Light shines from a total lunar eclipse over Santa Monica Beach in Santa Monica, California. File/AP
A total lunar eclipse will grace the night skies on Sunday night and Monday morning, providing longer than usual thrills for stargazers across North and South America.
Nasa will livestream the eclipse on its website, with coverage starting on Monday at 7am UAE time.
Partial stages of the eclipse will be visible across Africa, Europe and the Middle East.
The moon will be bathed in the reflected red and orange hues of Earth’s sunsets and sunrises for about 1 1/2 hours, one of the longest totalities of the decade.
It will be the first so-called blood moon in a year.
Partial stages of the eclipse will be visible across Africa, Europe and the Middle East. Left out: Alaska, Asia and Australia.
"This is really an eclipse for the Americas,” said NASA's Noah Petro, a planetary geologist who specializes in the moon. "It's going to be a treat.”
All you need, he noted, are "patience and eyeballs.”
A total eclipse occurs when Earth passes directly between the moon and the sun, and casts a shadow on our constant, cosmic companion. The moon will be 225,000 miles (362,000 kilometers) away at the peak of the eclipse - around midnight on the US East Coast.
"This is this gradual, slow, wonderful event that as long as it’s clear where you are, you get to see it,” Petro said.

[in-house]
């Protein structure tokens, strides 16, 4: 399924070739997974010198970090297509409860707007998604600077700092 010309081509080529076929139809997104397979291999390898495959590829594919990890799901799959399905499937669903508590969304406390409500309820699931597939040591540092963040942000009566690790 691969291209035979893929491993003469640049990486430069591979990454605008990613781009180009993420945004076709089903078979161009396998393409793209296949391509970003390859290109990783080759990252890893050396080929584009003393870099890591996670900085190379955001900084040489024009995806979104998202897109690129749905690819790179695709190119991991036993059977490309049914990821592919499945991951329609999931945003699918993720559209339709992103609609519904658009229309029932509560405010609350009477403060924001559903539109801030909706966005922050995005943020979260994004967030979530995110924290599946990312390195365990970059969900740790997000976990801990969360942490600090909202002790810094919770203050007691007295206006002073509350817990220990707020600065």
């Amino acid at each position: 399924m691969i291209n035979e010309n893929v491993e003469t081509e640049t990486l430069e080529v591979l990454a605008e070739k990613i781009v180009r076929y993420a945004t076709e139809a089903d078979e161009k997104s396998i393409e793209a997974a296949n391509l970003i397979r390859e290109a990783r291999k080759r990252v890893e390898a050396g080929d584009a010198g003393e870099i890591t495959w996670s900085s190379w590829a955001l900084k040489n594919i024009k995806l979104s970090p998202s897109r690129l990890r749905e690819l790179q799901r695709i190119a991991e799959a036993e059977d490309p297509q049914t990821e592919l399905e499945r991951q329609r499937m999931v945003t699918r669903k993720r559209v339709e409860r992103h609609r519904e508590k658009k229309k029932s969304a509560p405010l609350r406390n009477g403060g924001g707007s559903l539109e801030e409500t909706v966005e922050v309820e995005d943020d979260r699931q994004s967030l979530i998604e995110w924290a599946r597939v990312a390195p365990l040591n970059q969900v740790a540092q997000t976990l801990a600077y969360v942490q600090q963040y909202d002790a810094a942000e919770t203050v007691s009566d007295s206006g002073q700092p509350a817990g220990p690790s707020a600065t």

If not, NASA will provide a livestream of the eclipse from various locations; so will the Slooh network of observatories.
There’ll be another lengthy total lunar eclipse in November, with Africa and Europe lucking out again, but not the Americas. Then the next one isn’t until 2025.
Launched last fall, NASA’s asteroid-seeking Lucy spacecraft will photograph this weekend's event from 64 million miles (103 million kilometers) away, as ground controllers continue their effort to fix a loose solar panel.
NASA astronaut Jessica Watkins, a geologist, plans to set her alarm clock early aboard the International Space Station.
"Hopefully, we can be up in time and be at the right place at the right time to catch a good glimpse,” she told The Associated Press earlier this week.
Hasan Al Hariri, CEO Dubai Astronomy Group, advises the public to observe this amazing celestial event with precautions. He says this is an opportunity for us to understand the space science and movement of objects surrounding the earth.
The moon will start appearing to naked eyes from 6:30pm June 14, 2022. The authorities said that this supermoons is one of four that will grace the skies this year. On May 16, a supermoon was witnessed.
The total duration of the eclipse is 5 hours, 34 minutes, starting from 22:43 of 16th July to 04:17 of 17th July.
Community members of all age groups and backgrounds in the UAE celebrated Pakistan’s 75th Independence Day with national zeal. Like every year, the major flag-hoisting ceremony was held in the premises of the Pakistan Embassy in Abu Dhabi which was led by Imtiaz Feroz Gondal, Charge d’Affaires.
Under the patronage of Supreme Council Member and Ruler of Sharjah His Highness Dr Sheikh Sultan Bin Mohammed Al Qasimi, the 11th annual edition of the International Government Communication Forum (IGCF) will take place on Sept.28 and 29, 2022, at Expo Centre Sharjah. Vibrant discussions centred around this year’s theme “Challenges and Solutions,” will be led by senior public officials, thought leaders and government communication experts.
The patriotic zest was all too evident in the diplomatic missions of Pakistan in the country. The celebratory spirit gripped the Pakistan Embassy in Abu Dhabi and the Pakistan Consulate in Dubai, where Consul General Hassan Afzal Khan graced the events.